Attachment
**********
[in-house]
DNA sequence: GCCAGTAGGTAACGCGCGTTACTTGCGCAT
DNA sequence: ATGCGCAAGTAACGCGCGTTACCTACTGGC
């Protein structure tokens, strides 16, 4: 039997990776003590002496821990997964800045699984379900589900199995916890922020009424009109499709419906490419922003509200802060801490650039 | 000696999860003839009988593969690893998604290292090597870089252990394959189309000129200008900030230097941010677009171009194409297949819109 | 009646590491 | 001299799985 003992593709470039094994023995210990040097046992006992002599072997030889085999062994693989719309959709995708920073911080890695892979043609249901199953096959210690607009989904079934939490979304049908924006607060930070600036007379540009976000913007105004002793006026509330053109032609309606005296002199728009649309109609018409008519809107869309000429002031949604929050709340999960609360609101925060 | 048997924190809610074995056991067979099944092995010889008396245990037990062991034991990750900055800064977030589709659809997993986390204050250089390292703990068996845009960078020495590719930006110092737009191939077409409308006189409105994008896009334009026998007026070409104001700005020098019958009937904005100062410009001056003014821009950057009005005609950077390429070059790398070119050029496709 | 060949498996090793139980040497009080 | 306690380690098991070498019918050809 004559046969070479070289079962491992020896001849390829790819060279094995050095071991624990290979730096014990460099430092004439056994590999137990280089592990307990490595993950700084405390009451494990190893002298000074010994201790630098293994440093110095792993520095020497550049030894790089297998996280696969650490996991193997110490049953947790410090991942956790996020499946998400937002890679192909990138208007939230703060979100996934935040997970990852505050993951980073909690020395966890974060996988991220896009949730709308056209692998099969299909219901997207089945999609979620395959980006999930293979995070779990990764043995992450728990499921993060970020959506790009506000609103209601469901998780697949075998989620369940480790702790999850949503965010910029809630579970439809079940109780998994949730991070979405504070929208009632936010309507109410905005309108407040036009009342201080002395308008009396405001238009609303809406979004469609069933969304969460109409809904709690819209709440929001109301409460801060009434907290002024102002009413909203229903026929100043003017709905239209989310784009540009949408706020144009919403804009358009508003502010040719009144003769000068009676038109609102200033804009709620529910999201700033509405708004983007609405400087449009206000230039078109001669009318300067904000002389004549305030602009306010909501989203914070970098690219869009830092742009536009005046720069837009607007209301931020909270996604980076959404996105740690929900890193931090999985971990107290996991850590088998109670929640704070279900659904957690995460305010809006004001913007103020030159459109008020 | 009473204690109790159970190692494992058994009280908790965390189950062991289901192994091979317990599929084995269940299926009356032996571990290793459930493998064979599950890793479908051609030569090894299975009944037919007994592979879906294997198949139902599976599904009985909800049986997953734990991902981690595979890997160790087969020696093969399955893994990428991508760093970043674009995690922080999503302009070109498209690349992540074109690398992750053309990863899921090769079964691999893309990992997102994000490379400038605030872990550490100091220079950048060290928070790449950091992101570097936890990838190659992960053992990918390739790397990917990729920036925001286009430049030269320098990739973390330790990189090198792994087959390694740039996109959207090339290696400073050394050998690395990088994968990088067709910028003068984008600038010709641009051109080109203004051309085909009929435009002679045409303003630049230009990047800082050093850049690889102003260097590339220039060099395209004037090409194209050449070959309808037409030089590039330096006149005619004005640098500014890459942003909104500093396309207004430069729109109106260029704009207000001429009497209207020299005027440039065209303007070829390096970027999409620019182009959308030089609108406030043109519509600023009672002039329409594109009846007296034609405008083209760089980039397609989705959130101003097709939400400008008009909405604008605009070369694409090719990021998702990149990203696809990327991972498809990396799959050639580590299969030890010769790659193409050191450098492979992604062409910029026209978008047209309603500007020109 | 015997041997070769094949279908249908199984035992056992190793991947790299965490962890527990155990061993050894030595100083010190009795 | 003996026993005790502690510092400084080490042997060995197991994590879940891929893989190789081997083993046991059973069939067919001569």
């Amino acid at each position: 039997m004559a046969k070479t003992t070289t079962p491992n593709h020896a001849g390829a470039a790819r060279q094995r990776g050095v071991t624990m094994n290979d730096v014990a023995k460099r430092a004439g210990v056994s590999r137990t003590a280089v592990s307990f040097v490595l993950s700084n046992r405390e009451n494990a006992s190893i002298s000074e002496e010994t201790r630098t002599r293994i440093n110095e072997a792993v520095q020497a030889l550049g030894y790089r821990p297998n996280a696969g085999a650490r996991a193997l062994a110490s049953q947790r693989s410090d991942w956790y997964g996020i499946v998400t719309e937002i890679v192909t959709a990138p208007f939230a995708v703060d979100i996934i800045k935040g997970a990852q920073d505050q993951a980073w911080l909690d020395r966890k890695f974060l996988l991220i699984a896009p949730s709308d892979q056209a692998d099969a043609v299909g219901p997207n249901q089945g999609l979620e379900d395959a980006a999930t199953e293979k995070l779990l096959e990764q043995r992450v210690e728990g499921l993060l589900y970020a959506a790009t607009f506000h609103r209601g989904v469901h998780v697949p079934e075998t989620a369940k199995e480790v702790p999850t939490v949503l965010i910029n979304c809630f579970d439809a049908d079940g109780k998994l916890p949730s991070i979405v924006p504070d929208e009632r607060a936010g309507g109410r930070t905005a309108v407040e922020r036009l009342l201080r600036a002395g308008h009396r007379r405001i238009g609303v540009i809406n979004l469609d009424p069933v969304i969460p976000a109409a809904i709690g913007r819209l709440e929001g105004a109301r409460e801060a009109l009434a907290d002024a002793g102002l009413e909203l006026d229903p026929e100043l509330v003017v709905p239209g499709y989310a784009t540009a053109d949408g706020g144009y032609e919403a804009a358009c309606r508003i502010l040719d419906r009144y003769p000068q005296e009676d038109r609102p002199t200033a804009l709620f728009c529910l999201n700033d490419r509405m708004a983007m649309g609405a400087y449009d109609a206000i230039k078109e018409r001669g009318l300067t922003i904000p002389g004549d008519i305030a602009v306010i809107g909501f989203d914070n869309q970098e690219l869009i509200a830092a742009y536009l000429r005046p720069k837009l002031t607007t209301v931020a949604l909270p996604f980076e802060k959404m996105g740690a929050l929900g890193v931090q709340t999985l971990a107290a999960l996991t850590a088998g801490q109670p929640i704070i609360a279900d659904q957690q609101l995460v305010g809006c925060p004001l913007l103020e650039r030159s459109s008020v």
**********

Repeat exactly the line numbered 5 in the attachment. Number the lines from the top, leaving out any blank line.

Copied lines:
């Amino acid at each position: 039997m004559a046969k070479t003992t070289t079962p491992n593709h020896a001849g390829a470039a790819r060279q094995r990776g050095v071991t624990m094994n290979d730096v014990a023995k460099r430092a004439g210990v056994s590999r137990t003590a280089v592990s307990f040097v490595l993950s700084n046992r405390e009451n494990a006992s190893i002298s000074e002496e010994t201790r630098t002599r293994i440093n110095e072997a792993v520095q020497a030889l550049g030894y790089r821990p297998n996280a696969g085999a650490r996991a193997l062994a110490s049953q947790r693989s410090d991942w956790y997964g996020i499946v998400t719309e937002i890679v192909t959709a990138p208007f939230a995708v703060d979100i996934i800045k935040g997970a990852q920073d505050q993951a980073w911080l909690d020395r966890k890695f974060l996988l991220i699984a896009p949730s709308d892979q056209a692998d099969a043609v299909g219901p997207n249901q089945g999609l979620e379900d395959a980006a999930t199953e293979k995070l779990l096959e990764q043995r992450v210690e728990g499921l993060l589900y970020a959506a790009t607009f506000h609103r209601g989904v469901h998780v697949p079934e075998t989620a369940k199995e480790v702790p999850t939490v949503l965010i910029n979304c809630f579970d439809a049908d079940g109780k998994l916890p949730s991070i979405v924006p504070d929208e009632r607060a936010g309507g109410r930070t905005a309108v407040e922020r036009l009342l201080r600036a002395g308008h009396r007379r405001i238009g609303v540009i809406n979004l469609d009424p069933v969304i969460p976000a109409a809904i709690g913007r819209l709440e929001g105004a109301r409460e801060a009109l009434a907290d002024a002793g102002l009413e909203l006026d229903p026929e100043l509330v003017v709905p239209g499709y989310a784009t540009a053109d949408g706020g144009y032609e919403a804009a358009c309606r508003i502010l040719d419906r009144y003769p000068q005296e009676d038109r609102p002199t200033a804009l709620f728009c529910l999201n700033d490419r509405m708004a983007m649309g609405a400087y449009d109609a206000i230039k078109e018409r001669g009318l300067t922003i904000p002389g004549d008519i305030a602009v306010i809107g909501f989203d914070n869309q970098e690219l869009i509200a830092a742009y536009l000429r005046p720069k837009l002031t607007t209301v931020a949604l909270p996604f980076e802060k959404m996105g740690a929050l929900g890193v931090q709340t999985l971990a107290a999960l996991t850590a088998g801490q109670p929640i704070i609360a279900d659904q957690q609101l995460v305010g809006c925060p004001l913007l103020e650039r030159s459109s008020v």